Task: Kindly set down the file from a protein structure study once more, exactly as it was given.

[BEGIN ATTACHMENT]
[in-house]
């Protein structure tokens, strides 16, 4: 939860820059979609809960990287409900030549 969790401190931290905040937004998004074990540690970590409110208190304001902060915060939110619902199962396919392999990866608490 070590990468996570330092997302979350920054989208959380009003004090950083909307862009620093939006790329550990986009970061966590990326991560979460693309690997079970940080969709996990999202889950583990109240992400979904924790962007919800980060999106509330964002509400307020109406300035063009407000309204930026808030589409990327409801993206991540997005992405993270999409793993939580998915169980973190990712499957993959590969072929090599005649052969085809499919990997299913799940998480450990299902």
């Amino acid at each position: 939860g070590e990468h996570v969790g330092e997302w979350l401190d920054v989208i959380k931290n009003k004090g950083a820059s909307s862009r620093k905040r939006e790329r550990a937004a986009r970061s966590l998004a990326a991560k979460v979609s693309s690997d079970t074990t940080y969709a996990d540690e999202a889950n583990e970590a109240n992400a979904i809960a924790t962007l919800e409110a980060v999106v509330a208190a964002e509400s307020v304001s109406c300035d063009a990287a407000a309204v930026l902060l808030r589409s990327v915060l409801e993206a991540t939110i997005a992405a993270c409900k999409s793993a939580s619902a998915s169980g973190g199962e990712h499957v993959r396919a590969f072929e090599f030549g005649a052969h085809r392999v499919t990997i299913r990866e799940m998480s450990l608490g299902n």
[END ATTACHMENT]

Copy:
[in-house]
């Protein structure tokens, strides 16, 4: 939860820059979609809960990287409900030549 969790401190931290905040937004998004074990540690970590409110208190304001902060915060939110619902199962396919392999990866608490 070590990468996570330092997302979350920054989208959380009003004090950083909307862009620093939006790329550990986009970061966590990326991560979460693309690997079970940080969709996990999202889950583990109240992400979904924790962007919800980060999106509330964002509400307020109406300035063009407000309204930026808030589409990327409801993206991540997005992405993270999409793993939580998915169980973190990712499957993959590969072929090599005649052969085809499919990997299913799940998480450990299902």
């Amino acid at each position: 939860g070590e990468h996570v969790g330092e997302w979350l401190d920054v989208i959380k931290n009003k004090g950083a820059s909307s862009r620093k905040r939006e790329r550990a937004a986009r970061s966590l998004a990326a991560k979460v979609s693309s690997d079970t074990t940080y969709a996990d540690e999202a889950n583990e970590a109240n992400a979904i809960a924790t962007l919800e409110a980060v999106v509330a208190a964002e509400s307020v304001s109406c300035d063009a990287a407000a309204v930026l902060l808030r589409s990327v915060l409801e993206a991540t939110i997005a992405a993270c409900k999409s793993a939580s619902a998915s169980g973190g199962e990712h499957v993959r396919a590969f072929e090599f030549g005649a052969h085809r392999v499919t990997i299913r990866e799940m998480s450990l608490g299902n």